Community Care Facilities
Convicted felons suffer many civil disabilities, even after discharge from custody and post-release supervision. In California, a person whose criminal past includes a "crime against a person" is precluded from working in a state-licensed community care facility. (Cal. Health & Safety Code §§ 1502(a), 1522(c)(3) and 1522(g)(1)).
The California Court of Appeal, First District, held that the crime of first degree burglary when a non-accomplice is home (an "occupied burglary"), while clearly a serious offense (Calif. Penal Code § 667.5(c)), is not "a crime against a person" for the purpose of excluding felons from employment at licensed community care facilities.
Jane Doe and Mary Glesmann had been denied employment by Rita Saenz, Director of the Department of Social Services, solely because a check of their criminal backgrounds revealed convictions for first degree burglary. Saenz also denied the applicants' request for a no-crime-against-a-person exemption to their statutory preclusion from working in community care facilities.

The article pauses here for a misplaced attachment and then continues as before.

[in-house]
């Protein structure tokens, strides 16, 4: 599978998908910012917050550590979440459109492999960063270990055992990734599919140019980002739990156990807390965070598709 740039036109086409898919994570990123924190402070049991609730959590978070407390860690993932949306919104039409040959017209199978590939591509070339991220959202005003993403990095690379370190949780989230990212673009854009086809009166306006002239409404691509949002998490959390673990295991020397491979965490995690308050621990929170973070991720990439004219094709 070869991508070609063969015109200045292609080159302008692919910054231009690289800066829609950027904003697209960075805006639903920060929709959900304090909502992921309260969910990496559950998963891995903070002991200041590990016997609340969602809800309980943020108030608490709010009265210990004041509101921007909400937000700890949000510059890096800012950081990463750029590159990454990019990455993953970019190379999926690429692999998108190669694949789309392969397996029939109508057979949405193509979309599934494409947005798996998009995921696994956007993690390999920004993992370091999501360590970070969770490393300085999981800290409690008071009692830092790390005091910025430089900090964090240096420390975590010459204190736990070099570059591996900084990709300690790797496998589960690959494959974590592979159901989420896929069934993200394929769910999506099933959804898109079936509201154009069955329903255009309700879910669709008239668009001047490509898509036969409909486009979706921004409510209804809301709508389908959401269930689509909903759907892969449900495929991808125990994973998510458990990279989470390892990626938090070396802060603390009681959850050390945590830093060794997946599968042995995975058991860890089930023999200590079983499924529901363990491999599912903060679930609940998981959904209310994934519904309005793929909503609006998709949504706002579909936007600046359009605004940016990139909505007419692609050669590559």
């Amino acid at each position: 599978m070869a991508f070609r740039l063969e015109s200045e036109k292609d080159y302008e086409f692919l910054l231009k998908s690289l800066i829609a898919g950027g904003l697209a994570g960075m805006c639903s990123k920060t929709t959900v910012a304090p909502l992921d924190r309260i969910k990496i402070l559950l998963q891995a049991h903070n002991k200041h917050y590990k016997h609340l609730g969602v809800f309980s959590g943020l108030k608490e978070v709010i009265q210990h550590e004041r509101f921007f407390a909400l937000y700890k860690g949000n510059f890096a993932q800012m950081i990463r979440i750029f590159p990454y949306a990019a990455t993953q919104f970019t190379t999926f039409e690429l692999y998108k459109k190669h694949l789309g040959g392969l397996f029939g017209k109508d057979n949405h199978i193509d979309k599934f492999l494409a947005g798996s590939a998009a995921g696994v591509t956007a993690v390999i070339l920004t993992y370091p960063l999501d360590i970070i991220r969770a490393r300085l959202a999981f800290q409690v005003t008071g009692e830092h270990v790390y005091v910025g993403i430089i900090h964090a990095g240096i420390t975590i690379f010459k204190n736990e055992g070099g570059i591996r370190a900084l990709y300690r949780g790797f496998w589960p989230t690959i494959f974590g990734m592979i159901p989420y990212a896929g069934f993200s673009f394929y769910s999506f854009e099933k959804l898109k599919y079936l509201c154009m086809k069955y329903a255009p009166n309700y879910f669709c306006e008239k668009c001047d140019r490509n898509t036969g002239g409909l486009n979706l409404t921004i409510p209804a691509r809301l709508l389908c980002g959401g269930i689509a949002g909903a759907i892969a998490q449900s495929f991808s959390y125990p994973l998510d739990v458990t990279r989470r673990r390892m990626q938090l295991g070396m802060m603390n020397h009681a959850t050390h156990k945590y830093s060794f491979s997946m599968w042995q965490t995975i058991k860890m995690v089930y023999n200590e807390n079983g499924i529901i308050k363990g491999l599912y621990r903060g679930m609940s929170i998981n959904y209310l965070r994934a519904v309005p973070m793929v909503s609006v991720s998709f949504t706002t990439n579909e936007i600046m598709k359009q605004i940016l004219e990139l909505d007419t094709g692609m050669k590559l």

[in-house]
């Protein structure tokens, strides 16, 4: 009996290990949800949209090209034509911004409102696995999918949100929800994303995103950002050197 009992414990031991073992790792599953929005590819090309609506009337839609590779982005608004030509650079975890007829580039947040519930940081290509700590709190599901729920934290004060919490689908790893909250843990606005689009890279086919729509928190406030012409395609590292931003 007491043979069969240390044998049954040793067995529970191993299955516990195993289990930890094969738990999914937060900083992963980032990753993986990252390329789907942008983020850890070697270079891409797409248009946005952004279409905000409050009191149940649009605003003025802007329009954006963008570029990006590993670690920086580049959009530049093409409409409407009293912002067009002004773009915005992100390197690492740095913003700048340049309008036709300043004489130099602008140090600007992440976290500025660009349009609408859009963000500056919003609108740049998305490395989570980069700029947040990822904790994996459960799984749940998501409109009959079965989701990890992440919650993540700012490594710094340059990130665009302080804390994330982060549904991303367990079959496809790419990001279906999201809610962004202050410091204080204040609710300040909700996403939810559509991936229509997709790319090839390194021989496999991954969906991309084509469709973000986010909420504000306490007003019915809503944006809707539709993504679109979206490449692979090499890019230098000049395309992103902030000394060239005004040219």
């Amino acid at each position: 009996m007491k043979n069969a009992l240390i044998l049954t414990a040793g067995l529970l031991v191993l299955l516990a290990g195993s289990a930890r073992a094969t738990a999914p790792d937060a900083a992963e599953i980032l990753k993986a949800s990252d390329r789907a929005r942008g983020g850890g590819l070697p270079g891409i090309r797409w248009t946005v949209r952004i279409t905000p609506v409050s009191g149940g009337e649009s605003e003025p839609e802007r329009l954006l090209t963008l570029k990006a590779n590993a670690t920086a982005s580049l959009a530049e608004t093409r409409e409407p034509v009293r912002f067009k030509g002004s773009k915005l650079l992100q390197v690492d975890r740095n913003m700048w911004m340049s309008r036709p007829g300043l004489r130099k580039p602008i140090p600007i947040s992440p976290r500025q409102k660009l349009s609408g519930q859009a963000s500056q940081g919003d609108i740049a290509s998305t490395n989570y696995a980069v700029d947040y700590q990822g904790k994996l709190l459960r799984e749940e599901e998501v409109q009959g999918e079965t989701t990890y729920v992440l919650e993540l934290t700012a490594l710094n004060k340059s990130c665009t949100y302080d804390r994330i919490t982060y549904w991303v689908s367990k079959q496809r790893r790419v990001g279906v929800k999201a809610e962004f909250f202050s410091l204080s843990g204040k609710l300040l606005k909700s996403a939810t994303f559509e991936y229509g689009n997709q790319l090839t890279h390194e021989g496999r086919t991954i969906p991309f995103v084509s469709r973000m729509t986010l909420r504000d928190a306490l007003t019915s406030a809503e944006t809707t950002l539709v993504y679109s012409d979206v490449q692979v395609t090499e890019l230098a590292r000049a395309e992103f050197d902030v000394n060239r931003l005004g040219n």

The San Francisco Superior Court found for the plaintiffs and the Court of Appeal affirmed. The appellate court also affirmed that another plaintiff, who had been convicted of second-degree robbery and had obtained a certificate of rehabilitation, yet was statutorily ineligible for an exemption, raised a valid equal protection claim when persons convicted of more serious crimes such as murder were eligible for exemptions. See: Doe v. Saenz, 140 Cal.App.4th 960, 45 Cal.Rptr.3d 126 (Cal.App. 1 Dist. 2006).
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Related legal case
Doe v. Saenz
|Cite||140 Cal.App.4th 960, (Cal.App. 1 Dist. 2006)|
|Level||State Court of Appeals|